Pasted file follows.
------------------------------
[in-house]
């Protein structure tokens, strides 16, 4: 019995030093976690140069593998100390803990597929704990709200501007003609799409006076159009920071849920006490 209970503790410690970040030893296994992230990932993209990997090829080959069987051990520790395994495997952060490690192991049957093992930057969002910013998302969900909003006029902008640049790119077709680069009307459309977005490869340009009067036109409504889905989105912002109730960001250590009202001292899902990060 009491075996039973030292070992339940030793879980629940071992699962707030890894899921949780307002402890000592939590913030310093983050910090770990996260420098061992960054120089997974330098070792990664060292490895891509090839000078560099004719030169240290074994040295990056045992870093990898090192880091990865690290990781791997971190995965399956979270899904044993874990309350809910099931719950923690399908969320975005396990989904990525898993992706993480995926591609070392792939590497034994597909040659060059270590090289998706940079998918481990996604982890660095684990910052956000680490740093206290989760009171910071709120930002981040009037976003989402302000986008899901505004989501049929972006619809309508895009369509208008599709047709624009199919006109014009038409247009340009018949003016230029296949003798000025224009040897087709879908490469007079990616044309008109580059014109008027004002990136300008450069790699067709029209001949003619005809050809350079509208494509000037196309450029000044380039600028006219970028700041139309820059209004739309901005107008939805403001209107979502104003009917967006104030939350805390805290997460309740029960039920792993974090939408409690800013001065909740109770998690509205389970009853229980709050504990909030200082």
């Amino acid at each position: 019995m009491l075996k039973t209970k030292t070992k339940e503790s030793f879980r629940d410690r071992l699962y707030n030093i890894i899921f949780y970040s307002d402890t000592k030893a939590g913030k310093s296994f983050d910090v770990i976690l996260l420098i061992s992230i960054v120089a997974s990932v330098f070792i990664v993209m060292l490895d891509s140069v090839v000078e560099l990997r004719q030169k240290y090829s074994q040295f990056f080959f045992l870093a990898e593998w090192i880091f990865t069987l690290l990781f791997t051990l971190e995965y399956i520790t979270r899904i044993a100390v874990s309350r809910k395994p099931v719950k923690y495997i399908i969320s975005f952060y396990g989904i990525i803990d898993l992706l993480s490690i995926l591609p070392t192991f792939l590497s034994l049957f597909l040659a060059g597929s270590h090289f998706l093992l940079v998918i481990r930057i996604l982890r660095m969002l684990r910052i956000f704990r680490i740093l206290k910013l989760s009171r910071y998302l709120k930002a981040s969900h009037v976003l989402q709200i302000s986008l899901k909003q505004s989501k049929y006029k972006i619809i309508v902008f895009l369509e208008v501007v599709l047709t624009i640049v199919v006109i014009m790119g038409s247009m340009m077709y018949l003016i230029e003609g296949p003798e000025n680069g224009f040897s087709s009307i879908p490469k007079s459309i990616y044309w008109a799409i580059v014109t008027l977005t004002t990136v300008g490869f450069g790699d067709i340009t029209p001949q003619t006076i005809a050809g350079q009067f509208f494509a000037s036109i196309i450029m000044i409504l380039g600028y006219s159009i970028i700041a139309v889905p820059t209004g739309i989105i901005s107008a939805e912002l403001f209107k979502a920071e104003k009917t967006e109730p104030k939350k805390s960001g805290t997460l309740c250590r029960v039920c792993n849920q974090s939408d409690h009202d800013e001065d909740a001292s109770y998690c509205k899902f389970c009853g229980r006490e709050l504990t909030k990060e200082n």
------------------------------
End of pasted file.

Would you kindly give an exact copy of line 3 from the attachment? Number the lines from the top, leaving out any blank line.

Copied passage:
């Amino acid at each position: 019995m009491l075996k039973t209970k030292t070992k339940e503790s030793f879980r629940d410690r071992l699962y707030n030093i890894i899921f949780y970040s307002d402890t000592k030893a939590g913030k310093s296994f983050d910090v770990i976690l996260l420098i061992s992230i960054v120089a997974s990932v330098f070792i990664v993209m060292l490895d891509s140069v090839v000078e560099l990997r004719q030169k240290y090829s074994q040295f990056f080959f045992l870093a990898e593998w090192i880091f990865t069987l690290l990781f791997t051990l971190e995965y399956i520790t979270r899904i044993a100390v874990s309350r809910k395994p099931v719950k923690y495997i399908i969320s975005f952060y396990g989904i990525i803990d898993l992706l993480s490690i995926l591609p070392t192991f792939l590497s034994l049957f597909l040659a060059g597929s270590h090289f998706l093992l940079v998918i481990r930057i996604l982890r660095m969002l684990r910052i956000f704990r680490i740093l206290k910013l989760s009171r910071y998302l709120k930002a981040s969900h009037v976003l989402q709200i302000s986008l899901k909003q505004s989501k049929y006029k972006i619809i309508v902008f895009l369509e208008v501007v599709l047709t624009i640049v199919v006109i014009m790119g038409s247009m340009m077709y018949l003016i230029e003609g296949p003798e000025n680069g224009f040897s087709s009307i879908p490469k007079s459309i990616y044309w008109a799409i580059v014109t008027l977005t004002t990136v300008g490869f450069g790699d067709i340009t029209p001949q003619t006076i005809a050809g350079q009067f509208f494509a000037s036109i196309i450029m000044i409504l380039g600028y006219s159009i970028i700041a139309v889905p820059t209004g739309i989105i901005s107008a939805e912002l403001f209107k979502a920071e104003k009917t967006e109730p104030k939350k805390s960001g805290t997460l309740c250590r029960v039920c792993n849920q974090s939408d409690h009202d800013e001065d909740a001292s109770y998690c509205k899902f389970c009853g229980r006490e709050l504990t909030k990060e200082n």